We've got an xh minus an xh so those will cancel.

and you can see we'll just be left with three h divided by x plus three times x plus h plus three.

And this whole thing is divided by h.

Now dividing by h is actually the same thing...

we can do this... we can...

instead of dividing by h we can multiply by one over h.

Okay. So we've got something.

We've got this fraction divided by h.

Well we can flip that h upside down to be one over h.

Put the h in the denominator of this new fraction instead of the numerator of the fraction.

It's in the denominator here...

I know that's a little confusing.

But basically just flip it upside down.

It's the inverse but one over h.

And now we can simplify because you can see we've got this h here in the numerator and in the denominator that will cancel.

So what we're left with is equals the limit as h approaches zero of all that's up in the numerator is three and in the denominator, we've got x plus three times x plus h plus three.

And now that we've simplified our fraction as much as possible,

we can go ahead and evaluate at the value h equals zero.

So we plug in zero for h and when we do that, obviously you can see this is the only place where we've got an h in our fraction.

When we plug in zero for that, that's obviously going to disappear

And you'll see that we're left with x plus three times x plus three in the denominator.

So our final answer actually ends up being the derivative f prime of x.

We don't need this notation anymore because we've plugged in zero.

So once we've done that, this whole part here goes away.

And we just say that the derivative is equal to three divided by x plus three squared, right?

This x plus three times x plus three became x plus three squared.

So that's it.

That's our final answer.

I hope that video helped you, guys.

And I will see you in the next one.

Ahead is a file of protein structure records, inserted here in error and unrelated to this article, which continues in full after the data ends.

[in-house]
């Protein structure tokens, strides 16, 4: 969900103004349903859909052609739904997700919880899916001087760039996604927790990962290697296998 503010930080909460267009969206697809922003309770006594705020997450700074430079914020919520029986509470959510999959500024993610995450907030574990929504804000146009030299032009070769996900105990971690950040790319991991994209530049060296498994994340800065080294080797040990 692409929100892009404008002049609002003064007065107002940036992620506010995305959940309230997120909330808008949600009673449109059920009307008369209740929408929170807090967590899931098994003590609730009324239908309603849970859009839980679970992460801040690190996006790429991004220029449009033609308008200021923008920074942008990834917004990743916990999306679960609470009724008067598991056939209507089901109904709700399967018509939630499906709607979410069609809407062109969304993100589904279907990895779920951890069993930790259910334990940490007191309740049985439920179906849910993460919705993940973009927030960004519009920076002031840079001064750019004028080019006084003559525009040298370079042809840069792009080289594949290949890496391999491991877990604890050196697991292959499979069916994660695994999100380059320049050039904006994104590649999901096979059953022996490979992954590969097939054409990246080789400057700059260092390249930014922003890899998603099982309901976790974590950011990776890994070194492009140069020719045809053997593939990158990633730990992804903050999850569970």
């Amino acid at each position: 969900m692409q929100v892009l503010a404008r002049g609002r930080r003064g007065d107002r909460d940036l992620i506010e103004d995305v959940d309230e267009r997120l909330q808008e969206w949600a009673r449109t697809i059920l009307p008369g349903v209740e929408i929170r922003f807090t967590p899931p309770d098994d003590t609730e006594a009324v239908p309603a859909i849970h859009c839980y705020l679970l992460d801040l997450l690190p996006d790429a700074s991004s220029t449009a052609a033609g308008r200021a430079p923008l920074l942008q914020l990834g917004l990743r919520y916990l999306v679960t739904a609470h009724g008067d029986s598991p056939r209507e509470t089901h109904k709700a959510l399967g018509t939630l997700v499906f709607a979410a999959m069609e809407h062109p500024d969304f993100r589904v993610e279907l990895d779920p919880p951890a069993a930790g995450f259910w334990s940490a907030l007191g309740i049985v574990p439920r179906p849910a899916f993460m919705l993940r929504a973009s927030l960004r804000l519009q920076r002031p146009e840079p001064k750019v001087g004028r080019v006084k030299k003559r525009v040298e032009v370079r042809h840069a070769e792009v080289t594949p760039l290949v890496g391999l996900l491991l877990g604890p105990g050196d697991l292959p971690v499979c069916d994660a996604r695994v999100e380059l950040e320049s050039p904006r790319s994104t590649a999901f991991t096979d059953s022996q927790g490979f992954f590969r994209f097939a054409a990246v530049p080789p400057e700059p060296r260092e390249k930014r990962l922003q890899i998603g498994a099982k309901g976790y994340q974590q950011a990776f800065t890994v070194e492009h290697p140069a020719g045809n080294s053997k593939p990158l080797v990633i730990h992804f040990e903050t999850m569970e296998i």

Bye!

Hi, everyone.

Welcome back to integralcalc.com.

Today we're going to be doing another problem with the difference quotient.

We're going to be using the definition of the derivative to take the derivative of this function here, f of x.

So we're going to be taking the derivative f prime of x

and we're going to be using the formula for the difference quotient which is here.

And the formula tells us that we have three components to our derivative problem.

The first here is f of x plus h...

where we will plug in x plus h everywhere where we see the variable in our original function.

so we plug in x plus h for this variable and also for this variable.

Then the second component of our formula is the original function itself, f of x.

Notice that our original function is equal to f of x, right?

so we'll plug in our original function here.

Okay. And then we have our third component which is h.

And we'll just be plugging in h to the denominator of the derivative here.

So to take the derivative, we'll say f prime of x is equal to the limit as h approaches zero

and we'll come back to that a second.

And now we've got our three components.

The first is f of x plus h and we plug in x plus h everywhere where we see the variable in our original function.

so we get x plus h divided by x plus h plus three.

and we subtract from that, our original function f of x.

So x divided by x plus three then we're going to divide that entire thing by h, right?

because that's the third component here of our fraction.

So once we've got the derivative set up,

our goal will be to simplify this fraction as much as possible and then evaluate at h equals zero.

So we'll be plugging in zero for h and coming up with our final answer for the derivative.

So inorder to simplify, we're going to need to focus clearly on the numerator